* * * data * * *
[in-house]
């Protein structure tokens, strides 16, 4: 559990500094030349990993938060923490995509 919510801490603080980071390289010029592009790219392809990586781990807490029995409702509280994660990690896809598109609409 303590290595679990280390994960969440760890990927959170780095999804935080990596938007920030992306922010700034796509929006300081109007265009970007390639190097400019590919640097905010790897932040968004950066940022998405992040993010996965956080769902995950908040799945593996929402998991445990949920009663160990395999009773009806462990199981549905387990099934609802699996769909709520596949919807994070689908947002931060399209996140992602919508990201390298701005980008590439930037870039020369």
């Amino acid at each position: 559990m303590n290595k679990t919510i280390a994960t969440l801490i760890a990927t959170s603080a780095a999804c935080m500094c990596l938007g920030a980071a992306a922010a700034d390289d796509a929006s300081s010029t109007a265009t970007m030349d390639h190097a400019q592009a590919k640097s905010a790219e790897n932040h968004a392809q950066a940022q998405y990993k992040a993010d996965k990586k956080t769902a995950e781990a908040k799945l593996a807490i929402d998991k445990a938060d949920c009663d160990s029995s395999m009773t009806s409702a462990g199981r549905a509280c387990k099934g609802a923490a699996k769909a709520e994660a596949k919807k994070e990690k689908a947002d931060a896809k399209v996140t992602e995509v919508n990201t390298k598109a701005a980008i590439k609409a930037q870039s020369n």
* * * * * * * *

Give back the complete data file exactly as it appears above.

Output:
[in-house]
């Protein structure tokens, strides 16, 4: 559990500094030349990993938060923490995509 919510801490603080980071390289010029592009790219392809990586781990807490029995409702509280994660990690896809598109609409 303590290595679990280390994960969440760890990927959170780095999804935080990596938007920030992306922010700034796509929006300081109007265009970007390639190097400019590919640097905010790897932040968004950066940022998405992040993010996965956080769902995950908040799945593996929402998991445990949920009663160990395999009773009806462990199981549905387990099934609802699996769909709520596949919807994070689908947002931060399209996140992602919508990201390298701005980008590439930037870039020369």
């Amino acid at each position: 559990m303590n290595k679990t919510i280390a994960t969440l801490i760890a990927t959170s603080a780095a999804c935080m500094c990596l938007g920030a980071a992306a922010a700034d390289d796509a929006s300081s010029t109007a265009t970007m030349d390639h190097a400019q592009a590919k640097s905010a790219e790897n932040h968004a392809q950066a940022q998405y990993k992040a993010d996965k990586k956080t769902a995950e781990a908040k799945l593996a807490i929402d998991k445990a938060d949920c009663d160990s029995s395999m009773t009806s409702a462990g199981r549905a509280c387990k099934g609802a923490a699996k769909a709520e994660a596949k919807k994070e990690k689908a947002d931060a896809k399209v996140t992602e995509v919508n990201t390298k598109a701005a980008i590439k609409a930037q870039s020369n």